What Is Speciesism?

Posted on by PETA

Have you ever wondered how someone can be moved to tears by a news story about an abused dog yet feel no remorse over eating a bucket of chicken legs that caused multiple birds to suffer and die?

The answer is “speciesism”, a misguided belief that one species is more important than another. This toxic mind-set is deeply ingrained in our society, and it results in all kinds of negative consequences.

From the time we are young, most humans are conditioned to view certain species as worthy of care and compassion and others as unworthy – all based on arbitrary human preferences.

Intentionally or not, parents, teachers, the media, and other influences send children the message that puppies and kittens are “friends”, fish and chickens are “food”, and rats and mice are “pests”. Most children are also taught that human desires, needs, and interests, no matter how trivial, always trump those of other species.

As a result, we learn to ignore our own conscience, which tells us that it’s wrong to mistreat others. We convince ourselves that we have the “right” to imprison animals in laboratories, experiment on them, and kill them because it might help humans. We tell ourselves that it’s OK to eat ice cream made from cows’ milk because our desire for dessert outweighs a mother cow’s right to nurse and care for her calf, that it’s OK to steal sheep’s wool for sweaters and scarves and ducks’ feathers for pillows, that keeping fish in small tanks for a decoration and entertainment is acceptable, and that the enjoyment we get from casting a baited hook into the water to catch fish matters more than the pain inflicted on them when they’re pierced through the lip and yanked into an environment in which they can’t breathe. Humans use speciesism to try to justify every kind of cruelty imaginable.

All animals deserve equal consideration, regardless of humans’ opinions of them. While most of us have been steeped in speciesism throughout our lives, we can – and must – overcome this destructive way of thinking.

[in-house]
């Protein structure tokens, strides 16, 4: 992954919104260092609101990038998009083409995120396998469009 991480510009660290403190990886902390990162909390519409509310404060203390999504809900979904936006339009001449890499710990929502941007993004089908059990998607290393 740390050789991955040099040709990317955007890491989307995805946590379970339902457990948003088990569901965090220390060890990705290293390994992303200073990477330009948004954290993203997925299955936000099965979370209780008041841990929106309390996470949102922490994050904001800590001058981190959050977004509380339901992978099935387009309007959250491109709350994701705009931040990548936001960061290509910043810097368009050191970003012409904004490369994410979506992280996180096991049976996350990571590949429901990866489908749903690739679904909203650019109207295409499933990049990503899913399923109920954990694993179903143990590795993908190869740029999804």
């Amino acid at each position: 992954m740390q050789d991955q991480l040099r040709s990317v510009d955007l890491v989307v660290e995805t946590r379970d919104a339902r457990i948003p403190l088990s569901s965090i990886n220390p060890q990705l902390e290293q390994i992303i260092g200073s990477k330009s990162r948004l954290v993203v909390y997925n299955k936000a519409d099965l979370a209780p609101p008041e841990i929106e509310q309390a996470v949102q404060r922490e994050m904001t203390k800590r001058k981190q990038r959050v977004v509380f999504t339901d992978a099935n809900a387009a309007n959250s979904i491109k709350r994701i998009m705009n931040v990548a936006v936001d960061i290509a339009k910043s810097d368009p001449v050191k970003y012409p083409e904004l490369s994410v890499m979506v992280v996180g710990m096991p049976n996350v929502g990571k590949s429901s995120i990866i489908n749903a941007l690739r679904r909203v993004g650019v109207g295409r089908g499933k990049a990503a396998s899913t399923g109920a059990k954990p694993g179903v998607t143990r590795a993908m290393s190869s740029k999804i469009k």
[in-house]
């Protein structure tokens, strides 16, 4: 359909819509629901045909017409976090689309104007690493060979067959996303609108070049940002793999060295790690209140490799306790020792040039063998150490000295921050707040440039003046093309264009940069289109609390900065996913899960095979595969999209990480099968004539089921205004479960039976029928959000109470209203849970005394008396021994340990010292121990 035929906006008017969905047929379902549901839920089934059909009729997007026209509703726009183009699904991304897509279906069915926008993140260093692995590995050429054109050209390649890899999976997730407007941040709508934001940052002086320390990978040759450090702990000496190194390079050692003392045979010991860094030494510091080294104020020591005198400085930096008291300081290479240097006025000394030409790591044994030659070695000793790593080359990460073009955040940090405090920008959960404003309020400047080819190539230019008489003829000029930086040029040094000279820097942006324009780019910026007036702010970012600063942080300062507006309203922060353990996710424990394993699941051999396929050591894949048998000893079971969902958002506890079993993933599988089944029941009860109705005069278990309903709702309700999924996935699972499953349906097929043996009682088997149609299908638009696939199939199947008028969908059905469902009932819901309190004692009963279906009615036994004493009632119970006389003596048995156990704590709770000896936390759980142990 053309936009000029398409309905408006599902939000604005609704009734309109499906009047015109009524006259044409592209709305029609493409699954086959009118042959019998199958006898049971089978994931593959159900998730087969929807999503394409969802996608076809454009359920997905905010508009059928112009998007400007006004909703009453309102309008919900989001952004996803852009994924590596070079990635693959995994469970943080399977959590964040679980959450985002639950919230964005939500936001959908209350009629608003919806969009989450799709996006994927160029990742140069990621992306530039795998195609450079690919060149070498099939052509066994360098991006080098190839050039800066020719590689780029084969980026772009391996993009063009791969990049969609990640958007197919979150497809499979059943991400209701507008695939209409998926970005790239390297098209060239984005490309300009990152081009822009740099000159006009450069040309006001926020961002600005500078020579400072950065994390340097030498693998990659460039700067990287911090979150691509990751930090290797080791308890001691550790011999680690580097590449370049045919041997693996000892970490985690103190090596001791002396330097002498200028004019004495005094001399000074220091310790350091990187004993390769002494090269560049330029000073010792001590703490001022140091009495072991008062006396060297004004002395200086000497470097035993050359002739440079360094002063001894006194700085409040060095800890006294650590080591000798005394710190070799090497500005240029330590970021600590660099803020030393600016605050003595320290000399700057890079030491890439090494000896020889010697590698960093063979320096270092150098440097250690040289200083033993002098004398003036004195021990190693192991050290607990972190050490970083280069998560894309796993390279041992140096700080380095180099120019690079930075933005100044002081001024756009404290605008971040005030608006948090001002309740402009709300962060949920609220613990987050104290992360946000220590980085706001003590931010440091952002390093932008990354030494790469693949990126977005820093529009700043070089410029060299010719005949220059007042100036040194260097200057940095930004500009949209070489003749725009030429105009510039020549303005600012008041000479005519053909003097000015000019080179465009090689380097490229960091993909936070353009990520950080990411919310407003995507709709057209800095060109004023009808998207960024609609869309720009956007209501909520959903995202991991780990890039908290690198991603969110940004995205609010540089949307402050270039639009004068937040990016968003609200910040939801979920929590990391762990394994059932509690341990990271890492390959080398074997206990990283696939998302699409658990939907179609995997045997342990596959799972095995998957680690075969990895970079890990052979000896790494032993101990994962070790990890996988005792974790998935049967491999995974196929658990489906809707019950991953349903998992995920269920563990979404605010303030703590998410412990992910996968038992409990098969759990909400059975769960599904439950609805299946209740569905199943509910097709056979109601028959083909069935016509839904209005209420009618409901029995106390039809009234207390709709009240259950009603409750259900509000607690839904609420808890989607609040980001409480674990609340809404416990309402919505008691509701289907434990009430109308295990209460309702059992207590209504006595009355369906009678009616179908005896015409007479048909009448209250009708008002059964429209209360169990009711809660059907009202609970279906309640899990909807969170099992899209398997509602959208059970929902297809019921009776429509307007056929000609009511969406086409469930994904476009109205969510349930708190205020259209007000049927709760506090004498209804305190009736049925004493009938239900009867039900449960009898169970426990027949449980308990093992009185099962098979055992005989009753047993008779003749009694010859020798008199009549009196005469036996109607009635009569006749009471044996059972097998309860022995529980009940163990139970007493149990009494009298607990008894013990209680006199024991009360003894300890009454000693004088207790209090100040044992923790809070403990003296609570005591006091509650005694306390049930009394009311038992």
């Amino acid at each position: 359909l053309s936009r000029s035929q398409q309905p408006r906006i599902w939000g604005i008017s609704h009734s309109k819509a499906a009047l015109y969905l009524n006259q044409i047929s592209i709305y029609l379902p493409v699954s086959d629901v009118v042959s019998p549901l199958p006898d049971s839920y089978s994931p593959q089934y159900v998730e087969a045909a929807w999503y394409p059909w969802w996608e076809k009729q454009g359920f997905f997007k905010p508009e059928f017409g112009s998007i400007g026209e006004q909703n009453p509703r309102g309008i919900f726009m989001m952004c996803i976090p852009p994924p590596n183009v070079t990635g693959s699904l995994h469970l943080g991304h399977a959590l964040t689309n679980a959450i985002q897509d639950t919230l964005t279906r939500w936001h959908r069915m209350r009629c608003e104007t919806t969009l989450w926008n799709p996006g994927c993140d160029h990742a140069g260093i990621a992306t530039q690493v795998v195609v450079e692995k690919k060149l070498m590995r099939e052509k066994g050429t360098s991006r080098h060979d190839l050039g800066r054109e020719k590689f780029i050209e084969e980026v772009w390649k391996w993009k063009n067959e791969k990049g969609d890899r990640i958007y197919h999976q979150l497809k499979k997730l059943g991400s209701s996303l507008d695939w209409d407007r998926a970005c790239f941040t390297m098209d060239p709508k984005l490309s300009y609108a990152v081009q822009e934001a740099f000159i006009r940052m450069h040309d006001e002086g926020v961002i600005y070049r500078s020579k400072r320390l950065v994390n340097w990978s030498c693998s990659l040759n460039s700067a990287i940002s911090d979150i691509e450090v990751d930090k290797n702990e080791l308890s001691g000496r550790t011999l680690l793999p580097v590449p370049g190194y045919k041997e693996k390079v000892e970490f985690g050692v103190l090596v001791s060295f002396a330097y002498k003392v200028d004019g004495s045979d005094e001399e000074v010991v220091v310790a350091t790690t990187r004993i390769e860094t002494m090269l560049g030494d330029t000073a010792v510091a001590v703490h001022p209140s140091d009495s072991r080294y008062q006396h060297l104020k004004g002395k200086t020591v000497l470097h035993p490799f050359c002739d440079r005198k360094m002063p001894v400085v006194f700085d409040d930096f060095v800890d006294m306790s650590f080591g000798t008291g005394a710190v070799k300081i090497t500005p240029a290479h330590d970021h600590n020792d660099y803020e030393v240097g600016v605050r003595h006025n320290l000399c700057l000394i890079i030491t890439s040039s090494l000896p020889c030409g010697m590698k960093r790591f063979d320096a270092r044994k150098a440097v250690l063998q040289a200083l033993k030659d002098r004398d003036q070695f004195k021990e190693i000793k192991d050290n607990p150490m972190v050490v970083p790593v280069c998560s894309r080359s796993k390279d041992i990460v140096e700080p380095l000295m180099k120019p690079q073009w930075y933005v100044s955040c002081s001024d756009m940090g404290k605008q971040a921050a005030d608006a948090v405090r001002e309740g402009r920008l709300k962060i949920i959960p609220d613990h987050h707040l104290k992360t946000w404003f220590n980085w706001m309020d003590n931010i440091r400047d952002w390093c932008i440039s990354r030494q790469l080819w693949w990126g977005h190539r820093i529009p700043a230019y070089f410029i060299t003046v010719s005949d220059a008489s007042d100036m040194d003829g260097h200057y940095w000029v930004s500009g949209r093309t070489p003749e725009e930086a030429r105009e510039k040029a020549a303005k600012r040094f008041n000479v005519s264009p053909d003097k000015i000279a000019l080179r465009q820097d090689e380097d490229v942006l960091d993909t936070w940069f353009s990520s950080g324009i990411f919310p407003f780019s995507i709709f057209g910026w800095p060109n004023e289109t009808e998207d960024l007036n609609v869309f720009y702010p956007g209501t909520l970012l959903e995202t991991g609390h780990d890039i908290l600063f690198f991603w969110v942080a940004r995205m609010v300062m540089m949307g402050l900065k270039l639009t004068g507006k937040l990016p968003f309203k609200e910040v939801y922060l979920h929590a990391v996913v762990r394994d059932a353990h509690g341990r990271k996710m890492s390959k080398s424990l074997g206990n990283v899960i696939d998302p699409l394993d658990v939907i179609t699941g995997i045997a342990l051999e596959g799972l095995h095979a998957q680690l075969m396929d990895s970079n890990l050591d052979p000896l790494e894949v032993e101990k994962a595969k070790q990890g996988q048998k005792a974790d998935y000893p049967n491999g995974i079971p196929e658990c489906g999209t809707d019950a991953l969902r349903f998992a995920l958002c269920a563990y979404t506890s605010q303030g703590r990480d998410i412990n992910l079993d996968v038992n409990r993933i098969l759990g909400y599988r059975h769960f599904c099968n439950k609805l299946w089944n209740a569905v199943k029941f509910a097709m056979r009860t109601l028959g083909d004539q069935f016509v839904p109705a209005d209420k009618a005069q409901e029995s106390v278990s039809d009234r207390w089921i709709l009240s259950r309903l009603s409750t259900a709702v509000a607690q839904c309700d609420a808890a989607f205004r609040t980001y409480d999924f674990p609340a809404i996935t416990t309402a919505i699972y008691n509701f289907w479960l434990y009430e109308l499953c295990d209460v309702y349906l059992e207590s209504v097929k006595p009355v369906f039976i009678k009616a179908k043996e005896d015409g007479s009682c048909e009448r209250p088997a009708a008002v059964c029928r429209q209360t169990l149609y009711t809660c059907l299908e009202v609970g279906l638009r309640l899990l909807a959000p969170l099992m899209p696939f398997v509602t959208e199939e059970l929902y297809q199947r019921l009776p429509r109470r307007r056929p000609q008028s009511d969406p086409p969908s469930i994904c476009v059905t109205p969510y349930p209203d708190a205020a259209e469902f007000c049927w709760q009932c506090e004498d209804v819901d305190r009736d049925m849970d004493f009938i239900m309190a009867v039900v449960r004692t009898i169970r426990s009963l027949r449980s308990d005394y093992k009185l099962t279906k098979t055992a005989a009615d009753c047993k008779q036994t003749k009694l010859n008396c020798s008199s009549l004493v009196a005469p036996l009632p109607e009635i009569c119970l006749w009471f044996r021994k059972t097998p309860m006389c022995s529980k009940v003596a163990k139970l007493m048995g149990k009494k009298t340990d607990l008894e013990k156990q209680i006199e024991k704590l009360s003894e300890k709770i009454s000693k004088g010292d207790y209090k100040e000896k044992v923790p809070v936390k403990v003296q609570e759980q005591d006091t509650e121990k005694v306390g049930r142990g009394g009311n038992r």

We can start right now by changing how we speak about other species. Animals are thinking, feeling beings – so we shouldn’t refer to them in the same way we refer to inanimate objects like old chairs or boots. Instead of calling an animal “it”, use “he” or “she”.

Rejecting speciesism also means taking an objective look at our personal choices and changing the ones that hurt animals. One of the best places to start is by voicing our disapproval of animal testing by buying only products that aren’t tested on animals. Leaving animal-derived foods off our plates, by going vegan, is also fundamental, and PETA India has plenty of resources to help, including our free vegetarian/vegan starter kit. When we start to view other species as fellow sentient beings and individuals, we won’t want to exploit them for their skin, fur, down, or wool, so we’ll choose animal-free clothing, as well as helping to put an end to zoos and animal circuses.


It’s time to recognise that all living, feeling beings deserve to be treated with respect and compassion. We can reject speciesism and act with integrity and consistency toward all animals, and the first step is to recognise that they have the right to live free from human exploitation.